"Exoteric Teaching," Interpretation, Vol. 14, No. 1 (January 1986). Reprinted in The Rebirth of Classical Political Rationalism.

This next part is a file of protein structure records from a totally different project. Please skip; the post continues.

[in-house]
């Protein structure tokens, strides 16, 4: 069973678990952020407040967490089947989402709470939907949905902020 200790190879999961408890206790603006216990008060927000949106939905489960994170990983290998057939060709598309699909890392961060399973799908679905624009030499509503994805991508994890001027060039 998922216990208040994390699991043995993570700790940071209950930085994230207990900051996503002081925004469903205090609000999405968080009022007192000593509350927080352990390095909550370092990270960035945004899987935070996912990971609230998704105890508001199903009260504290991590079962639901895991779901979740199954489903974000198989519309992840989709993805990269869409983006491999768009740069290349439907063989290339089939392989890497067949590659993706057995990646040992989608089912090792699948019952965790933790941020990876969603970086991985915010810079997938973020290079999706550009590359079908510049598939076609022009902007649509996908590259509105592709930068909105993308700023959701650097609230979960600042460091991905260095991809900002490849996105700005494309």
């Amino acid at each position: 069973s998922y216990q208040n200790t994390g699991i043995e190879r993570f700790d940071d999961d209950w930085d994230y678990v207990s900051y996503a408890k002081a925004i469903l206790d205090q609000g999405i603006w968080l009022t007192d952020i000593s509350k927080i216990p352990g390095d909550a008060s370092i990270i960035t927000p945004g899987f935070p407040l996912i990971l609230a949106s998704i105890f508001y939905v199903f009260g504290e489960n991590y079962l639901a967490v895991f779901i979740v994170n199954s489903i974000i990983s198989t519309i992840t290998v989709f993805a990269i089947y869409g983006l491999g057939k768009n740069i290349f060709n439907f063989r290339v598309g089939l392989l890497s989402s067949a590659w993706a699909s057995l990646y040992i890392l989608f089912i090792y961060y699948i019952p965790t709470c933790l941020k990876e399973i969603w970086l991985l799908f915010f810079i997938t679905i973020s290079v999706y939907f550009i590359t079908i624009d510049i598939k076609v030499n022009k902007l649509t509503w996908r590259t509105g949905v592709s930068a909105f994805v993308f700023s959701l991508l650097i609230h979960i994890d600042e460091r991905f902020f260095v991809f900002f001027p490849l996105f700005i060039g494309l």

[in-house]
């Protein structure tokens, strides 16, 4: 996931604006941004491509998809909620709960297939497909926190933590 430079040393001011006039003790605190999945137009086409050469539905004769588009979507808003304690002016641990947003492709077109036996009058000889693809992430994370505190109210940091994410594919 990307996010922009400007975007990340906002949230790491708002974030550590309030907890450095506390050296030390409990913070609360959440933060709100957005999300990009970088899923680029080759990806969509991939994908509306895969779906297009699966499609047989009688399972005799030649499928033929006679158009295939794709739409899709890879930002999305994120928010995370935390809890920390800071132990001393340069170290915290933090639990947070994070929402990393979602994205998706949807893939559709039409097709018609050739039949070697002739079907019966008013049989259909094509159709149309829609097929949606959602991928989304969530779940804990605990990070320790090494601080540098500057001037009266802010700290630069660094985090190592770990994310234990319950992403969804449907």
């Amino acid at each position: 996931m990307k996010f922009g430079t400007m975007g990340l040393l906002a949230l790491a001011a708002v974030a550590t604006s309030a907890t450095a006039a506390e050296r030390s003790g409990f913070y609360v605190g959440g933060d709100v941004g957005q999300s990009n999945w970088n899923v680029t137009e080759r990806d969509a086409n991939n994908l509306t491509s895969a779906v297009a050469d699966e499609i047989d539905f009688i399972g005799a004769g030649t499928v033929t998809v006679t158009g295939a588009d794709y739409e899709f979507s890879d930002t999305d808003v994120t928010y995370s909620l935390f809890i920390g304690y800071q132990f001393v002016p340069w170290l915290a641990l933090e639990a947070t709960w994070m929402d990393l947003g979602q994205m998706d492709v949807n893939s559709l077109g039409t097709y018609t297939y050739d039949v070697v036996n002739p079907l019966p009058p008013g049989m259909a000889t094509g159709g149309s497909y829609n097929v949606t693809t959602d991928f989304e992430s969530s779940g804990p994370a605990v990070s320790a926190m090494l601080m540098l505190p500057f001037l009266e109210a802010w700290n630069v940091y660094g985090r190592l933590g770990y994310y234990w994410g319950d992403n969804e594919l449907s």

The distinction between exoteric (or public) and esoteric (or secret) teaching is not at present considered to be of any significance for the understanding of the thought of the past: the leading encyclopedia of classical antiquity does not contain any article, however brief, on exoteric or esoteric. Since a considerable number of ancient writers had not a little to say about the distinction in question, the silence of the leading encyclopedia cannot possibly be due to the silence of the sources; it must be due to the influence of modem philosophy on classical scholarship; it is that influence which prevents scholars from attaching significance to numerous, if not necessarily correct, statements of ancient writers. For while it is for classical scholars to decide whether and where the distinction between exoteric and esoteric teaching occurs in the sources, it is for philosophers to decide whether that distinction is significant in itself. And modem philosophy is not favorable to an affirmative answer to this philosophic question. The classical scholar Zeller may have believed himself to have cogent reasons for rejecting the view that Aristotle “designedly chose for his scientific publications a style obscure and unintelligible to the lay mind”; but it must be doubted whether these reasons would have appeared to him equally cogent, if he had not been assured by the philosopher Zeller that the rejected view “attributes to the philosopher a very childish sort of mystification, wholly destitute of any reasonable motive.”‘